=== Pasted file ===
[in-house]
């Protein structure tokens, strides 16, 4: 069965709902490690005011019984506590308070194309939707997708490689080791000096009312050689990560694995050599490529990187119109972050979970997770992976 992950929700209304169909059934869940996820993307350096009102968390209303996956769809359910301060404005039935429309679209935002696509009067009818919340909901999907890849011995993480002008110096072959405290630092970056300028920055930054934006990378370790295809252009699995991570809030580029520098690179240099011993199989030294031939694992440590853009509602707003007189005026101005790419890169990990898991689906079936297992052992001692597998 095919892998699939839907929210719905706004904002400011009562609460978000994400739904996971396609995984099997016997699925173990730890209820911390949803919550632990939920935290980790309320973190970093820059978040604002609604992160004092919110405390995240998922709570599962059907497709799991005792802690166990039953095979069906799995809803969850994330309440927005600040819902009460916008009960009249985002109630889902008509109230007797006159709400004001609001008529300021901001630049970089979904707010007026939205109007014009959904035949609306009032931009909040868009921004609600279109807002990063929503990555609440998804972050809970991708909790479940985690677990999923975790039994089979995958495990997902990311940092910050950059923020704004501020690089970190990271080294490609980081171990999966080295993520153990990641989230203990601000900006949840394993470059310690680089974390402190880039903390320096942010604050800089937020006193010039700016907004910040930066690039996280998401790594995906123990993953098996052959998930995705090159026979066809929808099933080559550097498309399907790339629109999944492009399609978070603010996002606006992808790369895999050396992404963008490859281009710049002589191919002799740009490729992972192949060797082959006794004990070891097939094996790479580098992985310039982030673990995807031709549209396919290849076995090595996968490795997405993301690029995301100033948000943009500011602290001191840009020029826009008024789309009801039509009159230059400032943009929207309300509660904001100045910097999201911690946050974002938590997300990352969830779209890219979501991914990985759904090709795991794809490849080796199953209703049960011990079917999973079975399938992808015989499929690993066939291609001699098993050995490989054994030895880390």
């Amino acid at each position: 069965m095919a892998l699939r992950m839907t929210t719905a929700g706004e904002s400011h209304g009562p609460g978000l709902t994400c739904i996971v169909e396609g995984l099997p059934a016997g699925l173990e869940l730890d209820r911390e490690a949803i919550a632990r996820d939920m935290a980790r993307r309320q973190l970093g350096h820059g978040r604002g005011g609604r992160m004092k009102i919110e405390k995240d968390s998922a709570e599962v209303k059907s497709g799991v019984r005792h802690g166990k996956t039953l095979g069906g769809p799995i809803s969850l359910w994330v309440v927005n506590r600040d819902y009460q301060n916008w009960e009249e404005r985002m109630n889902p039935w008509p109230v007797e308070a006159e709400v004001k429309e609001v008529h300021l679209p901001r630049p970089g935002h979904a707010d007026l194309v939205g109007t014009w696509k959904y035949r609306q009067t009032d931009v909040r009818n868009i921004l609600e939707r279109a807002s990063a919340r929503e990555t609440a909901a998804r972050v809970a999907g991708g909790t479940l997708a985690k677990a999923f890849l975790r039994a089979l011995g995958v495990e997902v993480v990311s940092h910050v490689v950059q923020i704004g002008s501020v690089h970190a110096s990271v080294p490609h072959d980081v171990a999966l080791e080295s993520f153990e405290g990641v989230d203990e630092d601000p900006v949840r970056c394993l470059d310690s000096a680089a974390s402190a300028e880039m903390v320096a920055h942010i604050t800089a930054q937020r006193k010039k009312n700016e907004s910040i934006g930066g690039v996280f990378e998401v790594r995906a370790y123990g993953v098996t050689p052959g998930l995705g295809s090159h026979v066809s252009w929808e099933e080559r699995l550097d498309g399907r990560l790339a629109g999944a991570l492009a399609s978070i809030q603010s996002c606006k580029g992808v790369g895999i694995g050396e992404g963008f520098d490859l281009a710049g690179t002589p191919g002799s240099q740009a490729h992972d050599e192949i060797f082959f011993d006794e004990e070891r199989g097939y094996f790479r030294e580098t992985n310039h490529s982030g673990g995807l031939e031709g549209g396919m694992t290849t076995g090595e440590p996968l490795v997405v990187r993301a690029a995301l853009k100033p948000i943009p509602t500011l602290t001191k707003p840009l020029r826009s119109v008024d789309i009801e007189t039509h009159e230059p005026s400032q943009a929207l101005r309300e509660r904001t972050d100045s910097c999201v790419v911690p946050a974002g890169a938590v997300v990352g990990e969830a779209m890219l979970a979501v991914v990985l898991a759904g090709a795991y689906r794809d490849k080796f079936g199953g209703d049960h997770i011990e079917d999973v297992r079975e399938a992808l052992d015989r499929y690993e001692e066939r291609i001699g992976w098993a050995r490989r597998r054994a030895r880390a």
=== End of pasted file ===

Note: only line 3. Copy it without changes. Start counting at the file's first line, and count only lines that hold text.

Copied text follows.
């Amino acid at each position: 069965m095919a892998l699939r992950m839907t929210t719905a929700g706004e904002s400011h209304g009562p609460g978000l709902t994400c739904i996971v169909e396609g995984l099997p059934a016997g699925l173990e869940l730890d209820r911390e490690a949803i919550a632990r996820d939920m935290a980790r993307r309320q973190l970093g350096h820059g978040r604002g005011g609604r992160m004092k009102i919110e405390k995240d968390s998922a709570e599962v209303k059907s497709g799991v019984r005792h802690g166990k996956t039953l095979g069906g769809p799995i809803s969850l359910w994330v309440v927005n506590r600040d819902y009460q301060n916008w009960e009249e404005r985002m109630n889902p039935w008509p109230v007797e308070a006159e709400v004001k429309e609001v008529h300021l679209p901001r630049p970089g935002h979904a707010d007026l194309v939205g109007t014009w696509k959904y035949r609306q009067t009032d931009v909040r009818n868009i921004l609600e939707r279109a807002s990063a919340r929503e990555t609440a909901a998804r972050v809970a999907g991708g909790t479940l997708a985690k677990a999923f890849l975790r039994a089979l011995g995958v495990e997902v993480v990311s940092h910050v490689v950059q923020i704004g002008s501020v690089h970190a110096s990271v080294p490609h072959d980081v171990a999966l080791e080295s993520f153990e405290g990641v989230d203990e630092d601000p900006v949840r970056c394993l470059d310690s000096a680089a974390s402190a300028e880039m903390v320096a920055h942010i604050t800089a930054q937020r006193k010039k009312n700016e907004s910040i934006g930066g690039v996280f990378e998401v790594r995906a370790y123990g993953v098996t050689p052959g998930l995705g295809s090159h026979v066809s252009w929808e099933e080559r699995l550097d498309g399907r990560l790339a629109g999944a991570l492009a399609s978070i809030q603010s996002c606006k580029g992808v790369g895999i694995g050396e992404g963008f520098d490859l281009a710049g690179t002589p191919g002799s240099q740009a490729h992972d050599e192949i060797f082959f011993d006794e004990e070891r199989g097939y094996f790479r030294e580098t992985n310039h490529s982030g673990g995807l031939e031709g549209g396919m694992t290849t076995g090595e440590p996968l490795v997405v990187r993301a690029a995301l853009k100033p948000i943009p509602t500011l602290t001191k707003p840009l020029r826009s119109v008024d789309i009801e007189t039509h009159e230059p005026s400032q943009a929207l101005r309300e509660r904001t972050d100045s910097c999201v790419v911690p946050a974002g890169a938590v997300v990352g990990e969830a779209m890219l979970a979501v991914v990985l898991a759904g090709a795991y689906r794809d490849k080796f079936g199953g209703d049960h997770i011990e079917d999973v297992r079975e399938a992808l052992d015989r499929y690993e001692e066939r291609i001699g992976w098993a050995r490989r597998r054994a030895r880390a």